This project was first of all the response to another form of sensory aggression, what was referred to as the waste crisis in Lebanon, in 2015. At that time, I realised the extent to which our senses were saturated in a city like Beirut, where the noise is constant, very loud, and therefore dangerous for its residents’ health. My reflection stemmed from this need for emptiness. The public space caters for several vital needs. Toilets, water fountains, food shops are found in it. In the same way can silence not be devised to be public property? When such spaces exist, it is often the well-off population that benefits, those who have access to spas or the private carriages of trains. The others, who are the most exposed to noise pollution, do not have the right. The Silent Room represents a contemporary shelter that allows you to get out of the frantic rhythm of life, information, speeches. A porous envelope where the city recedes and where you give yourself time, rest.
Next to that, Urban Hives (2018) proposes to consider mass urbanisation and a more resilient city...
When looking for a space to install the Silent Room in Beirut, I realised that there we very few public spaces, but a lot of parking spots. There’s a reason for that: for a long time the urban fabric was made up of houses with gardens that have gradually been destroyed. As you have to wait two years before a ground can be reused, parking is a good way to make money from the space before rebuilding. Faced with that, I wanted to do almost archaeological work, to unearth the gardens that had vanished. Urban Hives gets around the question of urbanisation by creating platforms above cars to install gardens. The notion of a resilient city came afterwards. We worked with various experts in design, architecture or permaculture and the artistic project became a response to urban problems like food independence, heat islands and the circular economy. Just like the parking spots, which are often temporary, our hanging garden is not intended to remain permanently. It can be taken down, recycled or re-installed as much as you want to. And it lets you reconnect with the need to wake up the community.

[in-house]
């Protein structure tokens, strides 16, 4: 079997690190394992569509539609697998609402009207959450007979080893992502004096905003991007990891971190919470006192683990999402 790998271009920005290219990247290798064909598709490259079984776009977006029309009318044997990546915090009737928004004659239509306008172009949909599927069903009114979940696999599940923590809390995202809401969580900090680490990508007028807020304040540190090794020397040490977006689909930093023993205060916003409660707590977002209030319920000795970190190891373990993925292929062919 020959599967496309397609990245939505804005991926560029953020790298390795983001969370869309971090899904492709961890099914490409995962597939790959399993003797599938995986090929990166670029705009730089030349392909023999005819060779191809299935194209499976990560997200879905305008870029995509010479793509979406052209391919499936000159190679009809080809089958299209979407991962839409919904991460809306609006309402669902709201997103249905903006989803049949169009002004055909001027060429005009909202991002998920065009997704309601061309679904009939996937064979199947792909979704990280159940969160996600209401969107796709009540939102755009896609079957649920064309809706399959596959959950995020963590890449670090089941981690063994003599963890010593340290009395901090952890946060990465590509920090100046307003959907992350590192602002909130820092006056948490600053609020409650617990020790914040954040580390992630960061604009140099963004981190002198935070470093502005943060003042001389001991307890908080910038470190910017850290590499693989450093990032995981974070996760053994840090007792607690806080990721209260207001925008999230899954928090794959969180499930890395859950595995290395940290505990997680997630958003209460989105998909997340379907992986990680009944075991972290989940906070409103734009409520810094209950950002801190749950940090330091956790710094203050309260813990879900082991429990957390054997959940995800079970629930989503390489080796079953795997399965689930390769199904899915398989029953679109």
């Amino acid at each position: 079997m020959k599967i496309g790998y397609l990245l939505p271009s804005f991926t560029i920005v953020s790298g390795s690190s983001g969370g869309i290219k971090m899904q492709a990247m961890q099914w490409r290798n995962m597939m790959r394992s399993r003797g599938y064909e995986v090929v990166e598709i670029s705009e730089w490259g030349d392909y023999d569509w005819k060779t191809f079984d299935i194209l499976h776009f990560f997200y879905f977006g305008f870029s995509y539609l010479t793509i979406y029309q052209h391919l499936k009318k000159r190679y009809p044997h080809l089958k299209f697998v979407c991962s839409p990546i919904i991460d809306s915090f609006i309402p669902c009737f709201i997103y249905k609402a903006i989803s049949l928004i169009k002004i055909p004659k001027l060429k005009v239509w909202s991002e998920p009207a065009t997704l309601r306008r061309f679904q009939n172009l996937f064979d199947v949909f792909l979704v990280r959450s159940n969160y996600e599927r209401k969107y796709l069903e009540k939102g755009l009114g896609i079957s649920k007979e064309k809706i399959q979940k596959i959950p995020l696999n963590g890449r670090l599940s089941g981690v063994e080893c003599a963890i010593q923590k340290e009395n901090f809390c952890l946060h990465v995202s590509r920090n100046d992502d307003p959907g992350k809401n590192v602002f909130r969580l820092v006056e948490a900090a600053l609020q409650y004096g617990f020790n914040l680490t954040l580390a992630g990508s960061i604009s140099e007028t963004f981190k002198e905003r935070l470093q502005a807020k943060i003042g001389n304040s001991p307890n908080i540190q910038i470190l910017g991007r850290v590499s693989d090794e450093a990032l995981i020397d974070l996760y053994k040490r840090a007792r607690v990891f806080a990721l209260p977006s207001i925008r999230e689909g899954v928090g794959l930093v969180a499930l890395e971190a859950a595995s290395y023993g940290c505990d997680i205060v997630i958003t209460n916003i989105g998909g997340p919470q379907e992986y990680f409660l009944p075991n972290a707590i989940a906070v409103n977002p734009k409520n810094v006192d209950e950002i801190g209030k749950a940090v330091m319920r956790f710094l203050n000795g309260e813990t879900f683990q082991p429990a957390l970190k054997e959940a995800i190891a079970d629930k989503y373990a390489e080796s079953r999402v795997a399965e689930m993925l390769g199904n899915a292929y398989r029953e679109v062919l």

In coming to Paris, you’re confronted with other types of spaces and relationships. What do you expect from this “encounter”?
Maybe one of the nicest rare consequences of this lockdown is that we are more available, show more solidarity, and are able to have more genuine exchanges. Being in this moment, here, with other artists in the same state of mind is particularly stimulating. It’s a slower time for reflection where I have the impression to get closer to the core of my research. My obsession remains to use space to give accounts, to question the influence a place can have on us. It’s not just an aesthetic or cosmetic question, it’s about developing an approach for the collective good. And, maybe, to inhabit our private or every day spaces better.
Nathalie Harb is in residency in Paris, at the Cité internationale des arts, to work on her new project.